This classic samurai-era text fused Japanese swordsmanship with Zen and influenced the direction that the art has taken ever since. Written by the 17th-century Zen master Takuan Soho (1573-1645), The Unfettered Mind is a book of advice on swordsmanship and the cultivation of right mind and intention. It was written as a guide for the samurai Yagyu Munenori, who was a great swordsman and rival to the legendary Miyamoto Musashi. Takuan was a giant in the history of Zen; he was also a gardener, calligrapher, poet, author, adviser to samurai and shoguns, and a pivotal figure in Zen painting. He was known for his brilliance and acerbic wit. In these succinct and pointed essays, Takuan is concerned primarily with understanding and refining the mind - both generally and when faced with conflict. The Unfettered Mind was a major influence on the classic manifestos on swordsmanship that came after it, including Miyamoto Musashi's Book of Five Rings and Yagyu Munenori's Life-Giving Sword.
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When a legendary Zen master corresponds to a legendary master swordsman, the result cannot be anything other than special. To have these writings today, translated with care to other languages... this is truly a great treasure.
I've commented on other reviews that I study western swordfighting and incorporated martial arts, which I believe is more versatile due primarily to the nature of the weapon, but is considerably more limited mentally. The object is "I hit you, you hit the floor." The very things that make the martial arts an "art" is lost without the mental and spiritual applications that the eastern counterparts have refined to perfection. It's the difference between being a cheap thug and being a true warrior in every sense of the term. Honor and victory are in the warrior, not the weapon.
In my quest to cross-pollinate these disciplines and reap a greater reward, I discovered this audiobook. I could tell you how mind-blowing it was. I could tell you how these words opened myself to a new level of understanding and appreciation. I could even tell you how further elaboration on these concepts might water them down due to how perfectly presented they are.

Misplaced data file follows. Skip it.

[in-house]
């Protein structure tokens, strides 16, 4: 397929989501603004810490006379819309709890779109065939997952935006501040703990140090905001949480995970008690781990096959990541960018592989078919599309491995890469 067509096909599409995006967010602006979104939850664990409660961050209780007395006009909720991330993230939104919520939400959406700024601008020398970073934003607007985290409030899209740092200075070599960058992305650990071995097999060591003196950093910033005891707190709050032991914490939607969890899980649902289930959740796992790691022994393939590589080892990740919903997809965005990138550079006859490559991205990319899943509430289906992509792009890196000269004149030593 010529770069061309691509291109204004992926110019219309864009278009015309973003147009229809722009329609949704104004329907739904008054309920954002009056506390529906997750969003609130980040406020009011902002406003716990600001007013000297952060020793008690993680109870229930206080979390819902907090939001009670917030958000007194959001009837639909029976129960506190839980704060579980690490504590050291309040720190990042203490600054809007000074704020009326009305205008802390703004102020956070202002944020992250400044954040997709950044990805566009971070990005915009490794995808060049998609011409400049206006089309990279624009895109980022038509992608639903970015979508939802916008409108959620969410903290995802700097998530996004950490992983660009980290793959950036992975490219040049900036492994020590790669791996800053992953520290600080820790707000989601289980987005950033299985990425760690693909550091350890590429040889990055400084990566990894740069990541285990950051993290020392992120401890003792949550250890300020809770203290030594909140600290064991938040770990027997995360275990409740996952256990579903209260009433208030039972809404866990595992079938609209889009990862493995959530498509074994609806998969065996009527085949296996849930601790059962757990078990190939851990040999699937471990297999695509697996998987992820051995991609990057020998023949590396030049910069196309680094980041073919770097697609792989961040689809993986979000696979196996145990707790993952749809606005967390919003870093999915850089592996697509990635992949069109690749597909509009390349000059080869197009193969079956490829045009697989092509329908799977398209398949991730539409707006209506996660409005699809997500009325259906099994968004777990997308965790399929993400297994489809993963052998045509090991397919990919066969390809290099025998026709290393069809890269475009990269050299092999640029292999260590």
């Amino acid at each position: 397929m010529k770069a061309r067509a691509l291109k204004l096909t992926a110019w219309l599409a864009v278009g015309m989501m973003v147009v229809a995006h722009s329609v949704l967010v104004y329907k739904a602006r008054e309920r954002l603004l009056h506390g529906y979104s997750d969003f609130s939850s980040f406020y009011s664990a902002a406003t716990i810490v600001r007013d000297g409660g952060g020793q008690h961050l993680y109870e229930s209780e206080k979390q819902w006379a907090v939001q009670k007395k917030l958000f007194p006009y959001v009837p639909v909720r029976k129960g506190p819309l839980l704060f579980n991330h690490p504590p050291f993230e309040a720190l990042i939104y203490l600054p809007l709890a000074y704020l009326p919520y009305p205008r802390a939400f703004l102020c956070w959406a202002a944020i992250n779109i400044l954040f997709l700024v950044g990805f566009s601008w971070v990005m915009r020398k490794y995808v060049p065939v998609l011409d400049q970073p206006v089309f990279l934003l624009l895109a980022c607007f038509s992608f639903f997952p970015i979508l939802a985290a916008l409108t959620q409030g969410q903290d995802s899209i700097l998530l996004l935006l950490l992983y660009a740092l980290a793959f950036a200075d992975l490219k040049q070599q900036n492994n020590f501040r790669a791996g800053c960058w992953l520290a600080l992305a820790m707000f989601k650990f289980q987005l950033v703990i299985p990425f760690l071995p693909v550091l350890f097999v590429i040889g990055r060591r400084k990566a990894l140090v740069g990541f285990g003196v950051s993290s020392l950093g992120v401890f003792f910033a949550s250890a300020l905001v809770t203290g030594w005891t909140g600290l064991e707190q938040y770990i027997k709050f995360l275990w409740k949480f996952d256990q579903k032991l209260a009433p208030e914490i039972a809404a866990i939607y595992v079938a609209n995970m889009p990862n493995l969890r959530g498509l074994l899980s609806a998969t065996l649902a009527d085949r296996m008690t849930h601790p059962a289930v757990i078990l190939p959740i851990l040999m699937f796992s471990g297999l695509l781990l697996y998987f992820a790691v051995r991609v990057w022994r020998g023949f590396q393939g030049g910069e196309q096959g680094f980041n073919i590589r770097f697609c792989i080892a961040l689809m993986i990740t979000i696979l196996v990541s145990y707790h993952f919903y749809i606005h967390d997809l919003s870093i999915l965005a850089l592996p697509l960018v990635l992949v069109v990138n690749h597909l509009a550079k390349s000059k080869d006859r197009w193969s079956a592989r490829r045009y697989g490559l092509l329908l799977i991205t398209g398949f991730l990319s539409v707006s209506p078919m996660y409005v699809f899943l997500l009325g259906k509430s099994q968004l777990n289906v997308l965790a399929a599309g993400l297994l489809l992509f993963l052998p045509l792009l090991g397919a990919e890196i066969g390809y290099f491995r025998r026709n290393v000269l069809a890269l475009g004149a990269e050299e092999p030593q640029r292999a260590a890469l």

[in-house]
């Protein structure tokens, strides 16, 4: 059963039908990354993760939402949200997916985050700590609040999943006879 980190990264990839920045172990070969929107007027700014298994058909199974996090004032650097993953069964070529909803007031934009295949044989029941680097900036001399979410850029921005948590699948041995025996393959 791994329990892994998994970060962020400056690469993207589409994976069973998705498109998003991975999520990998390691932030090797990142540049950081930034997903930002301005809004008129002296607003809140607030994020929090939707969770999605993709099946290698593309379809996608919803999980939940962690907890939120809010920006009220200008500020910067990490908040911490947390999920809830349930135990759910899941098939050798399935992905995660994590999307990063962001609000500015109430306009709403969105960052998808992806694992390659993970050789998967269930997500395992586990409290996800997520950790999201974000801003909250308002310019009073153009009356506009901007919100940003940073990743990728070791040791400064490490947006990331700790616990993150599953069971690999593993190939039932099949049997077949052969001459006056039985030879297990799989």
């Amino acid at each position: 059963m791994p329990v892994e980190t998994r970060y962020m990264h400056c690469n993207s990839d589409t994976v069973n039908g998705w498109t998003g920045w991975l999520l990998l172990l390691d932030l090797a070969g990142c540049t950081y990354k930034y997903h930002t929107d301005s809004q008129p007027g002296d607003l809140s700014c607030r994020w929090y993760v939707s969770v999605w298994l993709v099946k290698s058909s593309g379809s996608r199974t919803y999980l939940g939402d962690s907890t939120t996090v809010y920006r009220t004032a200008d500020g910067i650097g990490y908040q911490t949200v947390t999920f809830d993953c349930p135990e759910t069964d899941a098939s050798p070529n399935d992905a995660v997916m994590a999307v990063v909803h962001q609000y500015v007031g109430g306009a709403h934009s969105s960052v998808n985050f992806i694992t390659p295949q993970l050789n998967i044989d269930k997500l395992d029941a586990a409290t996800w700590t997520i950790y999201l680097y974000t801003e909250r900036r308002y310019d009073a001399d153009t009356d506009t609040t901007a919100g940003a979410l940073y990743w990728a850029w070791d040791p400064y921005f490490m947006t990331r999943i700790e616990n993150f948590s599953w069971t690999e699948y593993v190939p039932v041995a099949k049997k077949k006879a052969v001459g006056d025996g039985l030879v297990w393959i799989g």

But I won't. Instead, I will say that if your interests lie here, you will find exactly what you hope to find and so much more. I know I did. And I now I will listen again, because I know that such wisdom does not unfold itself in a single presentation.
College English professor who loves classic literature, psychology, neurology and hates pop trash like Twilight and Fifty Shades of Grey.
this is a warm and poetic presentation of right mind and right living. The essence of zen Buddhism
Compared to books of similar length and type, I'd say this is perhaps my favorite.
It's not a story, but basically Buddhist advice. It's very concise and can be abstracted to apply to a whole host of situations; this is what I had hoped for and why I listened. In the sense of well told and contemporarily applicable abstractions, I found this better than Sun Tzu's Art of War which though more famous seems more forced to fit contemporary situations. Soho's book is more "airy" so in a sense perhaps more difficult than Art of War (which I presume is why it's less famous) yet at the same time, I found it more fruitful in helping provide new perspectives on things.
First time I believe, but he did a solid job conveying the wisdom in a non-pretentious voice. The content was the words of the sage and thanks to Roger Clark were delivered as such.
I don't think they could, but don't let that dissuade you.
“When facing a single tree, if you look at a single one of its red leaves you will not see all of the others. When the eye is not set on any one leaf and you face the tree with nothing at all in mind, any number of leaves is visible to the eye without limit. But if a single leaf holds the eye, it will be as if the remaining leaves were not there.”
The text may seem to be too heavy if you are only looking for a self-help book, but it is a five star read if you are interested in Buddhist philosophy.
Narrators performance is also great.
I really enjoy ed he Japanese conceptusl style of writing and the mindset of the author. I'll continue to explore similar writing and subject matter.
Perhaps I would recommend a print copy, but not the audio version. The author read too slow in a rhythmic fashion and I kept falling asleep. The pace is very slow, however I do like the material and may try again in a print version.
The Zen Way to Martial Arts
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